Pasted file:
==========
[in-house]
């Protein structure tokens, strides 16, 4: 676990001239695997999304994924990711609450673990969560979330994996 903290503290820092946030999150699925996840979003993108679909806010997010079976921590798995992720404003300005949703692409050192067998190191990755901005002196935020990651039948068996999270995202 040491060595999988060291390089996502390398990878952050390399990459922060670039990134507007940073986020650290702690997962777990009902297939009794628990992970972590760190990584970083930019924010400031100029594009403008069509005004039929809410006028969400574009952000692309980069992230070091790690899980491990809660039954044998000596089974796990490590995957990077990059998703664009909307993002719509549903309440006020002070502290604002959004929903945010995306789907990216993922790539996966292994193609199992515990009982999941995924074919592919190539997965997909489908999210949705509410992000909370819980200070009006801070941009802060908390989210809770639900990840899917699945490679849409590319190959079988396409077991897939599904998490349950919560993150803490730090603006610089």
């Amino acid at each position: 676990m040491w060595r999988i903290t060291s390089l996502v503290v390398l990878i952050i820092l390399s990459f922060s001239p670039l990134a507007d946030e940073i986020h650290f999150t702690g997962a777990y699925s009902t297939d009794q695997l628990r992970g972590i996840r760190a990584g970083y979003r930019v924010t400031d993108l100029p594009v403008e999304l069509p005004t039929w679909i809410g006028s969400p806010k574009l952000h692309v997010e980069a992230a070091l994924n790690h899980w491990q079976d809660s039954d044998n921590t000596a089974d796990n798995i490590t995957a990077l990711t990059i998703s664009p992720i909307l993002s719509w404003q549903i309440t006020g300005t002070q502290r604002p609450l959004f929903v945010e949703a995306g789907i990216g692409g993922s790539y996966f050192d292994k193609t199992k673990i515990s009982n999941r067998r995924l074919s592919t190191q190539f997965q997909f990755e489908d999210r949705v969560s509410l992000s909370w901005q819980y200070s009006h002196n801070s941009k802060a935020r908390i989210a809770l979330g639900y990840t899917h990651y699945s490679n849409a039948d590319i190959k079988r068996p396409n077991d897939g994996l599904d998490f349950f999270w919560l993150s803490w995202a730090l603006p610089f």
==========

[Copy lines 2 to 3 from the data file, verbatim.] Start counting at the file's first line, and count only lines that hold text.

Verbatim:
């Protein structure tokens, strides 16, 4: 676990001239695997999304994924990711609450673990969560979330994996 903290503290820092946030999150699925996840979003993108679909806010997010079976921590798995992720404003300005949703692409050192067998190191990755901005002196935020990651039948068996999270995202 040491060595999988060291390089996502390398990878952050390399990459922060670039990134507007940073986020650290702690997962777990009902297939009794628990992970972590760190990584970083930019924010400031100029594009403008069509005004039929809410006028969400574009952000692309980069992230070091790690899980491990809660039954044998000596089974796990490590995957990077990059998703664009909307993002719509549903309440006020002070502290604002959004929903945010995306789907990216993922790539996966292994193609199992515990009982999941995924074919592919190539997965997909489908999210949705509410992000909370819980200070009006801070941009802060908390989210809770639900990840899917699945490679849409590319190959079988396409077991897939599904998490349950919560993150803490730090603006610089």
């Amino acid at each position: 676990m040491w060595r999988i903290t060291s390089l996502v503290v390398l990878i952050i820092l390399s990459f922060s001239p670039l990134a507007d946030e940073i986020h650290f999150t702690g997962a777990y699925s009902t297939d009794q695997l628990r992970g972590i996840r760190a990584g970083y979003r930019v924010t400031d993108l100029p594009v403008e999304l069509p005004t039929w679909i809410g006028s969400p806010k574009l952000h692309v997010e980069a992230a070091l994924n790690h899980w491990q079976d809660s039954d044998n921590t000596a089974d796990n798995i490590t995957a990077l990711t990059i998703s664009p992720i909307l993002s719509w404003q549903i309440t006020g300005t002070q502290r604002p609450l959004f929903v945010e949703a995306g789907i990216g692409g993922s790539y996966f050192d292994k193609t199992k673990i515990s009982n999941r067998r995924l074919s592919t190191q190539f997965q997909f990755e489908d999210r949705v969560s509410l992000s909370w901005q819980y200070s009006h002196n801070s941009k802060a935020r908390i989210a809770l979330g639900y990840t899917h990651y699945s490679n849409a039948d590319i190959k079988r068996p396409n077991d897939g994996l599904d998490f349950f999270w919560l993150s803490w995202a730090l603006p610089f």